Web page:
Case Study: Composite Applications at Safeco
Safeco is an Insurance company, headquartered in Seattle which provides auto, homeowners and small-business policies. Safeco prides itself to providing personalized service and support when a customer files a claim. Safeco relies on a large national network of independent agents and brokers to help customers identify their best possible coverage. Agent surveys have consistently positioned our web-based sales-and-service platform as a leader in the industry. This platform was developed on .Net and legacy IMS applications in the back-end.
In early 2006, Safeco initiated the development of a Service Oriented Architecture to support the business in two strategic areas: new product development and business process improvements. The task of supporting these teams from an IT perspective is challenging because new products, solutions and improvements are often specified without consideration for department or system boundaries. Furthermore, we needed to improve significantly our response time to deliver solutions in order to meet market and financial goals, while lowering our implementation costs.
An Introduction to Service Oriented Architecture
Service Oriented Architecture is a good fit to meet these goals in terms of transformation and agility because SOA offers a new reusability model which enables the composition and construction of new solutions by reusing and extending existing assets. The performance, scalability, reliability, security and interoperability achieved today by distributed technologies and by web services technologies in particular enables the reuse of IT assets wherever the cost of operating them is the lowest. Traditionally, IT has often spent a large portion of its budget replicating assets (data or code) and keeps synchronizing them for each change that happens. This new paradigm amounts to a normalization of the information system, a logical one, not physical. This normalization is achieved with a new kind of software agents, services, which provide access to specific data or business functionality.
Yet, SOA goes well beyond the concept of services, it is supported by a complete application model, a composite application model, where (Figure 1):
- All traditional operations are formal activities with well defined boundaries be it user interactions, service invocations or entire processes.
- The activities become loosely coupled, (i.e. do not run within the same technology or call stack, under the same security authority, with a dedicated connection between them).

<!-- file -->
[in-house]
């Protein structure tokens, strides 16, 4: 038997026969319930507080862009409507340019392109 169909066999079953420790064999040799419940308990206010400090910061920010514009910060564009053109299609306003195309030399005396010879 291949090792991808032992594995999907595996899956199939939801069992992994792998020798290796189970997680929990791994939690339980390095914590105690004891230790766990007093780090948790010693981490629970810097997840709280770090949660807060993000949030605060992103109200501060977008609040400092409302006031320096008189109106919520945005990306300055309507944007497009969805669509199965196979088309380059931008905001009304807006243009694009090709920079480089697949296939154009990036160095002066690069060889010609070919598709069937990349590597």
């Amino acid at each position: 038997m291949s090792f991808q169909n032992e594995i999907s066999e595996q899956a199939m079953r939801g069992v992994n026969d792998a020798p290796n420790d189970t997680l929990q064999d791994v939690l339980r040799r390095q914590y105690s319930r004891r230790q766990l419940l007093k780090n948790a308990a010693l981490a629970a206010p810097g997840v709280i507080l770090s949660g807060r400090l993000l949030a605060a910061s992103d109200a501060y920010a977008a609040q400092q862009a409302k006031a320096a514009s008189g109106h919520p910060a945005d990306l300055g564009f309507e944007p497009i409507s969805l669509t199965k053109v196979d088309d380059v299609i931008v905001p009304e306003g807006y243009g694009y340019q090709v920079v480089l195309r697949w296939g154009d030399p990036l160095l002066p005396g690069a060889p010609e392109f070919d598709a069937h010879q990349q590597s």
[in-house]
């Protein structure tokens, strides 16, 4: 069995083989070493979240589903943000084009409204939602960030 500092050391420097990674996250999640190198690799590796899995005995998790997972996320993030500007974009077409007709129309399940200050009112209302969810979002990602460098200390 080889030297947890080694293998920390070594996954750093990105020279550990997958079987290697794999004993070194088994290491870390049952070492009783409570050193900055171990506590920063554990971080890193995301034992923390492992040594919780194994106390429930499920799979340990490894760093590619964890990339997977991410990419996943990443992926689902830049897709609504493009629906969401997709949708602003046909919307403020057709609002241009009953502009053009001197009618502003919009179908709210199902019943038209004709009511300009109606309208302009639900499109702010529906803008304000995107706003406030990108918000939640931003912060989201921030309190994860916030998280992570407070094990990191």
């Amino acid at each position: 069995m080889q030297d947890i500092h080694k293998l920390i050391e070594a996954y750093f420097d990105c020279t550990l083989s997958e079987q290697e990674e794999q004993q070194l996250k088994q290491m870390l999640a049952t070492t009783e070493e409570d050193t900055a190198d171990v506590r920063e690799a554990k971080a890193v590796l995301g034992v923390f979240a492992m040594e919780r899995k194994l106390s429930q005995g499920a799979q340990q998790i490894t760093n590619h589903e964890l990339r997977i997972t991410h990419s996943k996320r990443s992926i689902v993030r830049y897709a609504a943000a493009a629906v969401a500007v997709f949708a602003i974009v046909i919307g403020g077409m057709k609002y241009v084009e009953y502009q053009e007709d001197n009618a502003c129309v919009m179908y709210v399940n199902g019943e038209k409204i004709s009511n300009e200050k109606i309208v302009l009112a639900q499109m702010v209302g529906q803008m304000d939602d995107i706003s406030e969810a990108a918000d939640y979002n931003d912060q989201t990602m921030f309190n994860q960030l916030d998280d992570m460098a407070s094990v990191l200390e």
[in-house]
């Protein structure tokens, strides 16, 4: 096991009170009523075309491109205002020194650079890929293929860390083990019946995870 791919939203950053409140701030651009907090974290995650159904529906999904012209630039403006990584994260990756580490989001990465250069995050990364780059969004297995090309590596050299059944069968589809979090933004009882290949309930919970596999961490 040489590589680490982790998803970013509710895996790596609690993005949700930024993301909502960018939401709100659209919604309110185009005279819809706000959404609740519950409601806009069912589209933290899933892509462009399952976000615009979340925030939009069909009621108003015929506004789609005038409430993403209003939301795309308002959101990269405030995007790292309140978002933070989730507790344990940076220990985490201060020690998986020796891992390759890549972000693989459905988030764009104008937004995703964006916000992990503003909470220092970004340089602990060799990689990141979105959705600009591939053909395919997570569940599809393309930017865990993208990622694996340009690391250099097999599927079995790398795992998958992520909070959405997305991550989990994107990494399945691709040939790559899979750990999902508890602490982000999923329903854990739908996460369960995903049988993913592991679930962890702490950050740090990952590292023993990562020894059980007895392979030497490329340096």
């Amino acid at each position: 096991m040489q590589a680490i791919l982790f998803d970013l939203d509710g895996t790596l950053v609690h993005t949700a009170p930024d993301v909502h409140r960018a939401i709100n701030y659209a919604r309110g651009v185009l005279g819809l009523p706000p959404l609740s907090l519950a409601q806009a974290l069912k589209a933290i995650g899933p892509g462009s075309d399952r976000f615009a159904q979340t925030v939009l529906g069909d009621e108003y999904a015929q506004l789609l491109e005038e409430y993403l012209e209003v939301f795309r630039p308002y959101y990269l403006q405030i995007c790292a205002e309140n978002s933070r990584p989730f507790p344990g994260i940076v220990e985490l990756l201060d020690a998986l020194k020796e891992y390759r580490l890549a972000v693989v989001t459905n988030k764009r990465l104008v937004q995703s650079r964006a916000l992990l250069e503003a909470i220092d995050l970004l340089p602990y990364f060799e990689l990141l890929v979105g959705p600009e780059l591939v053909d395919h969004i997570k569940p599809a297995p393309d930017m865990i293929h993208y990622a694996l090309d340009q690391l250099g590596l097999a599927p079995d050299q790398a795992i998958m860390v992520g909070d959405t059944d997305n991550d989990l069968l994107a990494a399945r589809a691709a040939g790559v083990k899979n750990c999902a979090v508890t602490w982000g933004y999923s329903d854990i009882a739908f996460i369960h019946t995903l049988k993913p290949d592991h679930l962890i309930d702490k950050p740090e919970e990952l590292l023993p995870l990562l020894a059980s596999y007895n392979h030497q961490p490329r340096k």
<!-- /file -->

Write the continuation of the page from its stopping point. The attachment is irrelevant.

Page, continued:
- New composition technologies enable a combination of services to perform collaboratively complex business functions as part of enterprise business processes
Figure 1 In SOA, traditional aspects of an application become loosely coupled
The fundamental paradigm shift in Service Oriented Architecture involves transforming existing applications into "Systems of record" wrapped with a service interface that implement activities of type Act, Record, Inform and Compute. The key success factor of this transformation is to externalize the state of business process instances from the content of the business objects captured in the systems of record. Services are generally "context" independent, i.e. they have as little knowledge as possible about why the consumer is invoking them at a particular moment in time. The role of a service implementation is to enforce the system of record's integrity, almost as a pure data access layer.
The context of usage of these services to achieve a particular goal is managed by the business process tier (Figure 2). Most often, a Service Oriented Architecture would rely on a business process engine to perform this function.
Once the tiers of an application model are loosely coupled it becomes easier to deploy a business activity monitoring (BAM) infrastructure which monitors events (the occurrence of a particular state) across the flow of messages. Some BAM infrastructure may even help correlate occurrences across a complex flow of message (Complex Event Processing).
Figure 2 SOA Application Model
In the context of this project, Safeco has chosen Microsoft Windows Communication Foundation for the Enterprise Services tier, IBM WebSphere Process Server for the process tier and ASP.Net for the presentation tier (Figure 2).
WCF is one of the best service containers to-date. Microsoft was the first one to innovate and provide a service container with a programming model that was technology agnostic: the same code written in .Net could be deployed in various distributed technologies, not just web-services. WCF is complemented with the Service Factory which is a wizard which enables developers to easily create a complete service project, either starting from a contract definition, (WSDL first), or from a set of classes that will expose a series of operations, (Classes first). Java later followed the lead of WCF and developed a new component model (SCA) where similarly; any java code could be invoked using a variety of distributed technologies chosen at deployment time.